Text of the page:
> You metadata device is just 48MB big - so maybe you could 'visually'
> recognize ending of  'btree'  data layout and cut away your 'private'
> content ?

The contents of cache_cmeta are very regular (a pattern of mostly 01 00 .. .. .. 00 00 00 with occasional zero blocks) up to byte 004aa000 / 4890624, where the first block of seemingly unstructured data is located.

I have attached a few bytes more (up to byte 004aa09f / 4890783) so you maybe recognize the start of that block, if it is actually part of the LVM cache metadata structure.

> Also note - there is tool   'cache_writeback'   - that should be able to
> offline flush cache data to origin device.

But would that not require the cache to be healthy?  I.e. would it work on a cache LV that has a "bad superblock", where even `lvconvert --repair` bails out?

> lvm2 version 178 should be able to activate  your _cmeta device 'standalone'
> (in read-only mode) for easier access to it's content.

Yes, I ran `lvchange -ay ernie/cache_cmeta` with 178 and that was somewhat successful in that it allowed me to take a backup of the hidden LVs, but also produced some error messages in dmesg (s.a.).

Comment 4 Zdenek Kabelac 2018-06-05 11:08:00 UTC
Passing to Joe.

There is needed enhancement of  cache tool support  (in similar way it's been made for thin tools)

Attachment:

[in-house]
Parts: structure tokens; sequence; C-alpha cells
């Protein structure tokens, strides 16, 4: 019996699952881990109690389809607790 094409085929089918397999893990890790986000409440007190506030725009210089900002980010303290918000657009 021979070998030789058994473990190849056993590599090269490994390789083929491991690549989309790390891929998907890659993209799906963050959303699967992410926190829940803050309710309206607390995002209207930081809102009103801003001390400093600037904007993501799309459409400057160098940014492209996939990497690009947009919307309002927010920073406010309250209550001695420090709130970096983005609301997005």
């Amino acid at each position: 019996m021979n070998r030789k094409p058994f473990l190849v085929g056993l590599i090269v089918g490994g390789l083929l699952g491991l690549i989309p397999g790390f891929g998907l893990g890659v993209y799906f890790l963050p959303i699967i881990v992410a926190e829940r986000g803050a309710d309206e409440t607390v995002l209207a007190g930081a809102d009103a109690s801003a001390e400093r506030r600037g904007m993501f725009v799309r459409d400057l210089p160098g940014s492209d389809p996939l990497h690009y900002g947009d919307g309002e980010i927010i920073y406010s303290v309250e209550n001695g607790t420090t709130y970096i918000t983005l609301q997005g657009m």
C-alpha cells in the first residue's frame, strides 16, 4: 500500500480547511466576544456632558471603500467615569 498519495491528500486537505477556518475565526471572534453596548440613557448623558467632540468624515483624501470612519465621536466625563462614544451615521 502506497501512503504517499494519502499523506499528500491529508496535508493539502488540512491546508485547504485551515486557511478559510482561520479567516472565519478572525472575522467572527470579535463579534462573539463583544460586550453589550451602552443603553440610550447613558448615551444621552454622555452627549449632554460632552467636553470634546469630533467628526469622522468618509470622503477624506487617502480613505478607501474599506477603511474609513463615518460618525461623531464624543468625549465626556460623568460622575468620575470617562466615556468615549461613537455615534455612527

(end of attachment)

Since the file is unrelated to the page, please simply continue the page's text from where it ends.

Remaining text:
Comment 5 Joe Thornber 2018-06-05 16:15:54 UTC
Hi,

I've spent the afternoon looking at your metadata.  I can see that there are
some of our btrees on there but the data doesn't make much sense.

The superblock at the start of the device contains some structured data, but it's definitely not a superblock.

To proceed I'd need the full contents of the metadata device, and to know the size of the SSD volume, and the origin device being cached.

Thanks,

- Joe

Comment 6 devurandom 2018-06-05 17:02:56 UTC
(In reply to Joe Thornber from comment #5)
> To proceed I'd need the full contents of the metadata device, and to know
> the size of the SSD volume, and the origin device being cached.

How should I send you this data?  Does Red Hat have a service were I could upload the files, knowing that they will be deleted once this issue is resolved?

Comment 7 Joe Thornber 2018-06-05 17:50:23 UTC
The metadata shouldn't have any of your data on it (you said you used fresh disks).

Probably the easiest thing is if you share it somehow (dropbox?) and I'll pull it.

Comment 8 devurandom 2018-06-06 06:59:35 UTC
(In reply to Joe Thornber from comment #5)
> To proceed I'd need the full contents of the metadata device, and to know
> the size of the SSD volume, and the origin device being cached.

You should be able to find that information in attachment #1447403 [details].